I’ve been thinking about a technical issue in social epistemology. Can some things be known only by groups, not individuals? My intuition says no. If something can be known at all, it can be known by a single mind. It may take a collective effort to discover it, of course. It may take a whole village or an entire civilization to uncover some fact. But once it is known, it can be known by individuals. If no individual can possibly understand it, I’m not willing to call it knowledge.
But this raises a question. Is one such individual knower enough? Is something known if only one person could ever know it? I think this is where I become a social epistemologist. I believe that knowledge must, in principle, be understandable to several people. The “in principle” is important. Suppose I am a pilot whose plane crashes in the pacific ocean near a desert Island. I bail out and parachute to safety, carrying a map. Based on my last known location, I correctly identify the island on my map. I know where I am.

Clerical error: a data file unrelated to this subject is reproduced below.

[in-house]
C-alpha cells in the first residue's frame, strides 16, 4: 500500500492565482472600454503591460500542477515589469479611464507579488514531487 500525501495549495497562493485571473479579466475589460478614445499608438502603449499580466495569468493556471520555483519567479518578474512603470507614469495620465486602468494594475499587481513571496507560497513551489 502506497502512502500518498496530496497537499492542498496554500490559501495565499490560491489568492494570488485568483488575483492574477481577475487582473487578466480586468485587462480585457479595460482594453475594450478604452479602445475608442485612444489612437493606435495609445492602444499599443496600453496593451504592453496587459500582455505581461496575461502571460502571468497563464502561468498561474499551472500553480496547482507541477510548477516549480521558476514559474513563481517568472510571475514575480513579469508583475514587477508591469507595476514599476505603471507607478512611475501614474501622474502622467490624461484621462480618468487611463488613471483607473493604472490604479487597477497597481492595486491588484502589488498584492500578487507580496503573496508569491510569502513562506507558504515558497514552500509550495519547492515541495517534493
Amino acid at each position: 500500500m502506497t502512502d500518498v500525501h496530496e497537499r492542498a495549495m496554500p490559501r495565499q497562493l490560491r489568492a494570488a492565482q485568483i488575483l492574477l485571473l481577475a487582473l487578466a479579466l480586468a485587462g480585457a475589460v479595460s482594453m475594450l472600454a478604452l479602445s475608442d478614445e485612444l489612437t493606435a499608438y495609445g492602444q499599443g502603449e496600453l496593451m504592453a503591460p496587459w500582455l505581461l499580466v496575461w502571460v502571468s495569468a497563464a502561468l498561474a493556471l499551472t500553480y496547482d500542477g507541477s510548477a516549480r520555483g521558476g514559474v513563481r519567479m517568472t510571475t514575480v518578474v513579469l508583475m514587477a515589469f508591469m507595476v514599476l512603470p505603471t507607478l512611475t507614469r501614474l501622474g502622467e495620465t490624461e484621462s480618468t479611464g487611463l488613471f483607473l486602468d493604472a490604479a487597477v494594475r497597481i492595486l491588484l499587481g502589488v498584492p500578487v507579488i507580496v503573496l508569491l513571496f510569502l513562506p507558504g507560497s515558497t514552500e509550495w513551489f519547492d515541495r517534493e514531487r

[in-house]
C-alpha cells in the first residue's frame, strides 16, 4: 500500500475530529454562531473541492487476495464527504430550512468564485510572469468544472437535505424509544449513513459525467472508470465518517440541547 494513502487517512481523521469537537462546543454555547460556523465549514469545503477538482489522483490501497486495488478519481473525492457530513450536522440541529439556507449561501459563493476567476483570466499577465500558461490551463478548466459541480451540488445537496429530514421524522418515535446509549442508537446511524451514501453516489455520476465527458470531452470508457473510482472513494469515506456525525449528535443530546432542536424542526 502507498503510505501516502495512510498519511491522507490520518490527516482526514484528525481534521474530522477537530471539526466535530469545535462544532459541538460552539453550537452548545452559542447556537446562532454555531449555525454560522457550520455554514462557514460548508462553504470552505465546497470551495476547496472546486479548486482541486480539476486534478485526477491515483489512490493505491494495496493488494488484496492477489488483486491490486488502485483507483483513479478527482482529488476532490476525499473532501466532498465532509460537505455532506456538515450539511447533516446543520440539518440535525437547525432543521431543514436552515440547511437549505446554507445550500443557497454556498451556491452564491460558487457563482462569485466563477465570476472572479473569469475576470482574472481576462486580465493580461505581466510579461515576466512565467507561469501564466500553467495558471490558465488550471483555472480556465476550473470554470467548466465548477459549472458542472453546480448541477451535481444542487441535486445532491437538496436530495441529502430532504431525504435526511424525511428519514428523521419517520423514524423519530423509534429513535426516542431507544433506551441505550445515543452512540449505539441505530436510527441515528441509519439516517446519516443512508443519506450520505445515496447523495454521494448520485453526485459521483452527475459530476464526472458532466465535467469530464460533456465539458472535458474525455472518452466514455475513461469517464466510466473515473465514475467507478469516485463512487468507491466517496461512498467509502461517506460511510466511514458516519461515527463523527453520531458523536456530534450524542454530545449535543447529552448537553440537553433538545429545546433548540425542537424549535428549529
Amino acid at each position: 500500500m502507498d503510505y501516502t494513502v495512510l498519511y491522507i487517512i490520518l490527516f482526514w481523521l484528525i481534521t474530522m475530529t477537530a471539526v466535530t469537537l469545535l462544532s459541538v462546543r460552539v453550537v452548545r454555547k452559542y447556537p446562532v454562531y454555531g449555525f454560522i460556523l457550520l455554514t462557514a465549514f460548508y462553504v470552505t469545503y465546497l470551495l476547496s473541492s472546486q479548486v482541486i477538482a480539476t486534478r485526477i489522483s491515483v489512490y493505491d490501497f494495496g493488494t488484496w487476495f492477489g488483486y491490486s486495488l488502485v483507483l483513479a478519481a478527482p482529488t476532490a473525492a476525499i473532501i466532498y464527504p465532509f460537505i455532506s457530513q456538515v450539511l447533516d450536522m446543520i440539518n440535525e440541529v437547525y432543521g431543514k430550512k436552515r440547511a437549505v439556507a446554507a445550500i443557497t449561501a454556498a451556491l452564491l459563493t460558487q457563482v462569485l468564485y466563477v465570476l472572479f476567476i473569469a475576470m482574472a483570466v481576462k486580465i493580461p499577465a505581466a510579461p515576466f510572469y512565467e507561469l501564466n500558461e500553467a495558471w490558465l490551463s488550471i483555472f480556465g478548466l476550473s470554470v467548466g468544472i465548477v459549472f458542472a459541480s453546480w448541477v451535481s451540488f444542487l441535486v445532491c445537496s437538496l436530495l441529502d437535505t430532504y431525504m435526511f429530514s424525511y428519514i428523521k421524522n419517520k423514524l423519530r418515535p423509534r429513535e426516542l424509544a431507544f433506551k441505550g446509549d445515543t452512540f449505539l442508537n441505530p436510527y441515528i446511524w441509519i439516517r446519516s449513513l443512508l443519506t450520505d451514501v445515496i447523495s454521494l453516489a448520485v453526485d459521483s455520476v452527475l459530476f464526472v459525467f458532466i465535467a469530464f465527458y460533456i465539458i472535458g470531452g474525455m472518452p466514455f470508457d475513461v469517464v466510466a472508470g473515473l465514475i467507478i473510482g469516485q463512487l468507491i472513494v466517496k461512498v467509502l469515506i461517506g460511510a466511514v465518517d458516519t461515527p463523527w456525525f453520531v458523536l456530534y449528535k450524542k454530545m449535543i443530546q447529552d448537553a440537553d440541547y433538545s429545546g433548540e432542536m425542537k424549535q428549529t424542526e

Now, at this point, no other human being knows where I am. But once they find the wreckage of my plane, they can make a reasonable guess as to where I might be. That is, I know something that can, in principle, be known by others, even though no one else knows. I think all knowledge must meet this minimal condition.
But let’s think about “academic” or “scholarly” knowledge. I want to argue that scholarly knowledge is the sort of thing an individual can know and share with a group of people, namely, peers. Thomas Kuhn suggested that a “paradigm” is usually maintained by a scientific community of 20-100 people. That puts a good bound it. Scientific or scholarly claims should be comprehensible to at least 20 people. Indeed, such truths should not remain unknown to those 20 people for long. Discoveries are made to be shared with your peers.